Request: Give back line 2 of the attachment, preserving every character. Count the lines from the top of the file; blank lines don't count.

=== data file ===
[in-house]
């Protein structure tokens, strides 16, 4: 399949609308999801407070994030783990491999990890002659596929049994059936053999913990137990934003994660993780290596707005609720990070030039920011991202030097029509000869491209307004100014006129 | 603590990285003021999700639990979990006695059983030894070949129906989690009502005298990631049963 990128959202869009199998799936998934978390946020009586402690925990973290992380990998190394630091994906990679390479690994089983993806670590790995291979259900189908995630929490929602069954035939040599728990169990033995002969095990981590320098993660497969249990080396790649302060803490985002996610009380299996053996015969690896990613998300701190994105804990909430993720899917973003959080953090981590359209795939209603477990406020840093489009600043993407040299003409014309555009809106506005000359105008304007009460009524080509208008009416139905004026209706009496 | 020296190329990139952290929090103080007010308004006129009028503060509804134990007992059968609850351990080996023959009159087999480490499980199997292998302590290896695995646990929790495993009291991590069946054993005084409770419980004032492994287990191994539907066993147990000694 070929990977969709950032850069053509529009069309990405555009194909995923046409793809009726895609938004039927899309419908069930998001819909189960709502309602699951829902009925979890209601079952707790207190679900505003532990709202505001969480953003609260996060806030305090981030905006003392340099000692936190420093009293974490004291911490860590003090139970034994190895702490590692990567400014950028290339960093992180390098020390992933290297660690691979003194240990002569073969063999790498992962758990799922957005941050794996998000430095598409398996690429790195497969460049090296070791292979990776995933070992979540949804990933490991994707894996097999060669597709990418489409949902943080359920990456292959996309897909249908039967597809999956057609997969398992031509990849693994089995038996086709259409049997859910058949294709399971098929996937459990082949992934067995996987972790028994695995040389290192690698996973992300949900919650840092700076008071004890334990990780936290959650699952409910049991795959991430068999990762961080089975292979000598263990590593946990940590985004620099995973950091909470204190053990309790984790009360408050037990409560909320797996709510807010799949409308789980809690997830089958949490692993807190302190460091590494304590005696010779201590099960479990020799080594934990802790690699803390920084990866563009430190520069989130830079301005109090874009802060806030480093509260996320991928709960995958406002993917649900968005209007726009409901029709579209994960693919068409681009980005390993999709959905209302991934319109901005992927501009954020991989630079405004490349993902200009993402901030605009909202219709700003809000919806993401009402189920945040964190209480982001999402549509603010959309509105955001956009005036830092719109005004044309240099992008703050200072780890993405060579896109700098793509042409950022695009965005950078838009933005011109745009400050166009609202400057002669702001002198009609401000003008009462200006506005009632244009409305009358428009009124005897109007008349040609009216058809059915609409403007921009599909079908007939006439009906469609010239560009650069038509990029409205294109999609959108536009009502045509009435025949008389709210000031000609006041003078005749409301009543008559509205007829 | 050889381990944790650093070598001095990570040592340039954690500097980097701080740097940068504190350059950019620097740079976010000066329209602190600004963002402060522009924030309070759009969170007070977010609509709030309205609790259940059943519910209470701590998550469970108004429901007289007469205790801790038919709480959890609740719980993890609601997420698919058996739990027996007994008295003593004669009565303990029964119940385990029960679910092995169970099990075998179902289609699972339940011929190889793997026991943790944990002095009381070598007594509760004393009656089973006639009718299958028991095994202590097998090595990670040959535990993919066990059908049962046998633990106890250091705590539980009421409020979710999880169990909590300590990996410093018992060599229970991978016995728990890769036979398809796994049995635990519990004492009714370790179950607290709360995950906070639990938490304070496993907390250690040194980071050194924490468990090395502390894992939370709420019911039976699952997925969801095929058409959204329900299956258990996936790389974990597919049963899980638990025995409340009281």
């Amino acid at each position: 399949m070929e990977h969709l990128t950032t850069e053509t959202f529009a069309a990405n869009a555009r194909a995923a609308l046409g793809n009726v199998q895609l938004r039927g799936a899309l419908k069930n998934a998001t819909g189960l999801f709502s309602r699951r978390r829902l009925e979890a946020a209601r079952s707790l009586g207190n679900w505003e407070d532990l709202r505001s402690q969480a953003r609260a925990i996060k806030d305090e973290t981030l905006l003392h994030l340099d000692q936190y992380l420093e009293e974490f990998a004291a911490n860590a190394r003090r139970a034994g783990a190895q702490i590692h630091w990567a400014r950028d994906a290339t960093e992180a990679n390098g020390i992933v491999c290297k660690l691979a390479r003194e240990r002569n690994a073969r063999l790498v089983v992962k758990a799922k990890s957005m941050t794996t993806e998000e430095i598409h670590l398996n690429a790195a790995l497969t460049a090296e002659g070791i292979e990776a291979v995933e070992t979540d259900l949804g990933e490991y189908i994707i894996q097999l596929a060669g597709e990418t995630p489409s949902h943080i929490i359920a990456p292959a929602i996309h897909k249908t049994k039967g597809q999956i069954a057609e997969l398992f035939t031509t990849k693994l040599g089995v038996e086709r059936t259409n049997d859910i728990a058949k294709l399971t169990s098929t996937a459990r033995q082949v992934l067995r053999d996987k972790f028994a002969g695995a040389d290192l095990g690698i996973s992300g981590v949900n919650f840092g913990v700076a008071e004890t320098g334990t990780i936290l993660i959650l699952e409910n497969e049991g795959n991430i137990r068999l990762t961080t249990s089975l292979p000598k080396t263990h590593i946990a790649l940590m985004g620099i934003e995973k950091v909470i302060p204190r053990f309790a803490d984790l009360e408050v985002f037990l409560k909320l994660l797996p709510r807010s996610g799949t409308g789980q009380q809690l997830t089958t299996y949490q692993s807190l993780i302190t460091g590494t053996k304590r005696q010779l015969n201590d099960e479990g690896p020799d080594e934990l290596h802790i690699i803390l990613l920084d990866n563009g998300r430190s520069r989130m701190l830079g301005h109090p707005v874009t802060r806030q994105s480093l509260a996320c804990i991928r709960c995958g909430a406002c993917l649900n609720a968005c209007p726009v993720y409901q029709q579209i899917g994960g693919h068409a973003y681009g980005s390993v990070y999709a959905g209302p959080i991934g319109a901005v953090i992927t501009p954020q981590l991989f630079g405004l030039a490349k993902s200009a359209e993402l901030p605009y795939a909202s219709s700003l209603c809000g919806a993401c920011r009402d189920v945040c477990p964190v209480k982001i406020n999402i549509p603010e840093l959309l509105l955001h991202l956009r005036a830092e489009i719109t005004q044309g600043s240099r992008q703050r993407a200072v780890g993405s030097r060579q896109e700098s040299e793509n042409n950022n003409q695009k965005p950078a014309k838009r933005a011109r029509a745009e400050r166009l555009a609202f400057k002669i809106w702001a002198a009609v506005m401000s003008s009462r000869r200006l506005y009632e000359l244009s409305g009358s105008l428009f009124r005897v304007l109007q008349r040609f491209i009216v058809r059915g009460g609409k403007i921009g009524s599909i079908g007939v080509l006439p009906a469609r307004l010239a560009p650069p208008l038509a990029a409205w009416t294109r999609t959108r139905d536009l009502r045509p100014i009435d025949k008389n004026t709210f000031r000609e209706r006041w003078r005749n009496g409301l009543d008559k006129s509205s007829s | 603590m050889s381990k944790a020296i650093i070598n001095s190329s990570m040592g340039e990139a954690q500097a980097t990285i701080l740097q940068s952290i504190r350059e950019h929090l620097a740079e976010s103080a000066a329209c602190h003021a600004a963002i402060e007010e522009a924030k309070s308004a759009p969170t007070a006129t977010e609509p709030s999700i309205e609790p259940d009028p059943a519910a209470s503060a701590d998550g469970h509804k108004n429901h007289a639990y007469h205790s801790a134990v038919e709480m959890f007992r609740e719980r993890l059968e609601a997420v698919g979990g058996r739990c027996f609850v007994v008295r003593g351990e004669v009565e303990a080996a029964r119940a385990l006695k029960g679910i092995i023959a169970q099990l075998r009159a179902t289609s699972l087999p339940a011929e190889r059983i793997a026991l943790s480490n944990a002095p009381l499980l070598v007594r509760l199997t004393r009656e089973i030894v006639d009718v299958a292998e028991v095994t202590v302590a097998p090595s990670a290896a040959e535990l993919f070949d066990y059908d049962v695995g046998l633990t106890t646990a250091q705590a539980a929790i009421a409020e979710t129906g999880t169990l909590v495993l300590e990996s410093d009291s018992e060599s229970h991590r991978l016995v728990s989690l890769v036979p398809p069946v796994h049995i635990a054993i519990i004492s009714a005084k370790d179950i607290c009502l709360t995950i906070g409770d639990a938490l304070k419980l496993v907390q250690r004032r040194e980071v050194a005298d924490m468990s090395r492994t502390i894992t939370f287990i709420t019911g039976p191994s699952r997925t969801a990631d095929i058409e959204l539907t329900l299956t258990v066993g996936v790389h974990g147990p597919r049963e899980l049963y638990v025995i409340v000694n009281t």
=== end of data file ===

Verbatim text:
């Protein structure tokens, strides 16, 4: 399949609308999801407070994030783990491999990890002659596929049994059936053999913990137990934003994660993780290596707005609720990070030039920011991202030097029509000869491209307004100014006129 | 603590990285003021999700639990979990006695059983030894070949129906989690009502005298990631049963 990128959202869009199998799936998934978390946020009586402690925990973290992380990998190394630091994906990679390479690994089983993806670590790995291979259900189908995630929490929602069954035939040599728990169990033995002969095990981590320098993660497969249990080396790649302060803490985002996610009380299996053996015969690896990613998300701190994105804990909430993720899917973003959080953090981590359209795939209603477990406020840093489009600043993407040299003409014309555009809106506005000359105008304007009460009524080509208008009416139905004026209706009496 | 020296190329990139952290929090103080007010308004006129009028503060509804134990007992059968609850351990080996023959009159087999480490499980199997292998302590290896695995646990929790495993009291991590069946054993005084409770419980004032492994287990191994539907066993147990000694 070929990977969709950032850069053509529009069309990405555009194909995923046409793809009726895609938004039927899309419908069930998001819909189960709502309602699951829902009925979890209601079952707790207190679900505003532990709202505001969480953003609260996060806030305090981030905006003392340099000692936190420093009293974490004291911490860590003090139970034994190895702490590692990567400014950028290339960093992180390098020390992933290297660690691979003194240990002569073969063999790498992962758990799922957005941050794996998000430095598409398996690429790195497969460049090296070791292979990776995933070992979540949804990933490991994707894996097999060669597709990418489409949902943080359920990456292959996309897909249908039967597809999956057609997969398992031509990849693994089995038996086709259409049997859910058949294709399971098929996937459990082949992934067995996987972790028994695995040389290192690698996973992300949900919650840092700076008071004890334990990780936290959650699952409910049991795959991430068999990762961080089975292979000598263990590593946990940590985004620099995973950091909470204190053990309790984790009360408050037990409560909320797996709510807010799949409308789980809690997830089958949490692993807190302190460091590494304590005696010779201590099960479990020799080594934990802790690699803390920084990866563009430190520069989130830079301005109090874009802060806030480093509260996320991928709960995958406002993917649900968005209007726009409901029709579209994960693919068409681009980005390993999709959905209302991934319109901005992927501009954020991989630079405004490349993902200009993402901030605009909202219709700003809000919806993401009402189920945040964190209480982001999402549509603010959309509105955001956009005036830092719109005004044309240099992008703050200072780890993405060579896109700098793509042409950022695009965005950078838009933005011109745009400050166009609202400057002669702001002198009609401000003008009462200006506005009632244009409305009358428009009124005897109007008349040609009216058809059915609409403007921009599909079908007939006439009906469609010239560009650069038509990029409205294109999609959108536009009502045509009435025949008389709210000031000609006041003078005749409301009543008559509205007829 | 050889381990944790650093070598001095990570040592340039954690500097980097701080740097940068504190350059950019620097740079976010000066329209602190600004963002402060522009924030309070759009969170007070977010609509709030309205609790259940059943519910209470701590998550469970108004429901007289007469205790801790038919709480959890609740719980993890609601997420698919058996739990027996007994008295003593004669009565303990029964119940385990029960679910092995169970099990075998179902289609699972339940011929190889793997026991943790944990002095009381070598007594509760004393009656089973006639009718299958028991095994202590097998090595990670040959535990993919066990059908049962046998633990106890250091705590539980009421409020979710999880169990909590300590990996410093018992060599229970991978016995728990890769036979398809796994049995635990519990004492009714370790179950607290709360995950906070639990938490304070496993907390250690040194980071050194924490468990090395502390894992939370709420019911039976699952997925969801095929058409959204329900299956258990996936790389974990597919049963899980638990025995409340009281």